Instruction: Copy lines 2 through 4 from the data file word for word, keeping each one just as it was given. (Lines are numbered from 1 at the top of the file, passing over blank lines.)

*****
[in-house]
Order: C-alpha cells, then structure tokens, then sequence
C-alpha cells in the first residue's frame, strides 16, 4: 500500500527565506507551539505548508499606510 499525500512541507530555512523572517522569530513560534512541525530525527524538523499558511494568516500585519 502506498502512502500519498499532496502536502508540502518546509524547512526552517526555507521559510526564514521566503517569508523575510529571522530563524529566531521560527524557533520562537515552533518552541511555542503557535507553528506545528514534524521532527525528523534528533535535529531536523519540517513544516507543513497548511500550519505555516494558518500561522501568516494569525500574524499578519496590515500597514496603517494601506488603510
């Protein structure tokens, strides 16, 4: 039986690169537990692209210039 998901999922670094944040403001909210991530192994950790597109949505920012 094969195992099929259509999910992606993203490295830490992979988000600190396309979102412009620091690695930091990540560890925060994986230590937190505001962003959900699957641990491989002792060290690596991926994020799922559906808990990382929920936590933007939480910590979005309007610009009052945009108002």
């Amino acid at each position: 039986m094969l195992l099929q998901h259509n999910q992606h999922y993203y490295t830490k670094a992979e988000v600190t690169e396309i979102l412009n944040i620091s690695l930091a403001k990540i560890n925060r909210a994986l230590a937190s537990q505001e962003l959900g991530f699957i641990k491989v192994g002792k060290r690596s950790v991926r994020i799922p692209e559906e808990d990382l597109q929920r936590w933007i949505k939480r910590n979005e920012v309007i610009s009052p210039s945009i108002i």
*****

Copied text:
Order: C-alpha cells, then structure tokens, then sequence
C-alpha cells in the first residue's frame, strides 16, 4: 500500500527565506507551539505548508499606510 499525500512541507530555512523572517522569530513560534512541525530525527524538523499558511494568516500585519 502506498502512502500519498499532496502536502508540502518546509524547512526552517526555507521559510526564514521566503517569508523575510529571522530563524529566531521560527524557533520562537515552533518552541511555542503557535507553528506545528514534524521532527525528523534528533535535529531536523519540517513544516507543513497548511500550519505555516494558518500561522501568516494569525500574524499578519496590515500597514496603517494601506488603510
């Protein structure tokens, strides 16, 4: 039986690169537990692209210039 998901999922670094944040403001909210991530192994950790597109949505920012 094969195992099929259509999910992606993203490295830490992979988000600190396309979102412009620091690695930091990540560890925060994986230590937190505001962003959900699957641990491989002792060290690596991926994020799922559906808990990382929920936590933007939480910590979005309007610009009052945009108002």